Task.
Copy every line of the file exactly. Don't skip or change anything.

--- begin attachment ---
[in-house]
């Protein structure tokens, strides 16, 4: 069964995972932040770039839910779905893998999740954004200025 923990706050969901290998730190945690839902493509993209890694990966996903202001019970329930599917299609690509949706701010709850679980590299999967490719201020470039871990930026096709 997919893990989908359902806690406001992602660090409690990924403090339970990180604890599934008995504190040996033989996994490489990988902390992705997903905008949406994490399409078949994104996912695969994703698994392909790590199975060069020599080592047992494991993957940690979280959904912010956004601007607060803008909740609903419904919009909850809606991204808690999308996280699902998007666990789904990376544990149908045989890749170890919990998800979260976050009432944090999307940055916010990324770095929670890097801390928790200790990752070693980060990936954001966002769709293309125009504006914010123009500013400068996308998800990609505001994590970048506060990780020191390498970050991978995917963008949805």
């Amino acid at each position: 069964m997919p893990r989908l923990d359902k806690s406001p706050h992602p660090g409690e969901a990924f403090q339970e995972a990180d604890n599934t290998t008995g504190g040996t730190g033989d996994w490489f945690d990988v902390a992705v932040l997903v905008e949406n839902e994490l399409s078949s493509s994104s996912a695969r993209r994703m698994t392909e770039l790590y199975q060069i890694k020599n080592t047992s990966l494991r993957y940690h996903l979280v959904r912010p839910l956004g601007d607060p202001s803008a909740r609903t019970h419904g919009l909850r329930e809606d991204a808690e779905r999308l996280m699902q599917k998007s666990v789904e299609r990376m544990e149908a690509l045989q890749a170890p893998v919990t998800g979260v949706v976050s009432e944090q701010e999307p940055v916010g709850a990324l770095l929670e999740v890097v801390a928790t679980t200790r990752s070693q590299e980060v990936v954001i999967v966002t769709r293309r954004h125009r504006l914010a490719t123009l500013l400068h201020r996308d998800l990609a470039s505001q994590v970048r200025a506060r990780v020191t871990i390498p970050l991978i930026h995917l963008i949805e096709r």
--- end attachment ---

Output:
[in-house]
């Protein structure tokens, strides 16, 4: 069964995972932040770039839910779905893998999740954004200025 923990706050969901290998730190945690839902493509993209890694990966996903202001019970329930599917299609690509949706701010709850679980590299999967490719201020470039871990930026096709 997919893990989908359902806690406001992602660090409690990924403090339970990180604890599934008995504190040996033989996994490489990988902390992705997903905008949406994490399409078949994104996912695969994703698994392909790590199975060069020599080592047992494991993957940690979280959904912010956004601007607060803008909740609903419904919009909850809606991204808690999308996280699902998007666990789904990376544990149908045989890749170890919990998800979260976050009432944090999307940055916010990324770095929670890097801390928790200790990752070693980060990936954001966002769709293309125009504006914010123009500013400068996308998800990609505001994590970048506060990780020191390498970050991978995917963008949805």
């Amino acid at each position: 069964m997919p893990r989908l923990d359902k806690s406001p706050h992602p660090g409690e969901a990924f403090q339970e995972a990180d604890n599934t290998t008995g504190g040996t730190g033989d996994w490489f945690d990988v902390a992705v932040l997903v905008e949406n839902e994490l399409s078949s493509s994104s996912a695969r993209r994703m698994t392909e770039l790590y199975q060069i890694k020599n080592t047992s990966l494991r993957y940690h996903l979280v959904r912010p839910l956004g601007d607060p202001s803008a909740r609903t019970h419904g919009l909850r329930e809606d991204a808690e779905r999308l996280m699902q599917k998007s666990v789904e299609r990376m544990e149908a690509l045989q890749a170890p893998v919990t998800g979260v949706v976050s009432e944090q701010e999307p940055v916010g709850a990324l770095l929670e999740v890097v801390a928790t679980t200790r990752s070693q590299e980060v990936v954001i999967v966002t769709r293309r954004h125009r504006l914010a490719t123009l500013l400068h201020r996308d998800l990609a470039s505001q994590v970048r200025a506060r990780v020191t871990i390498p970050l991978i930026h995917l963008i949805e096709r």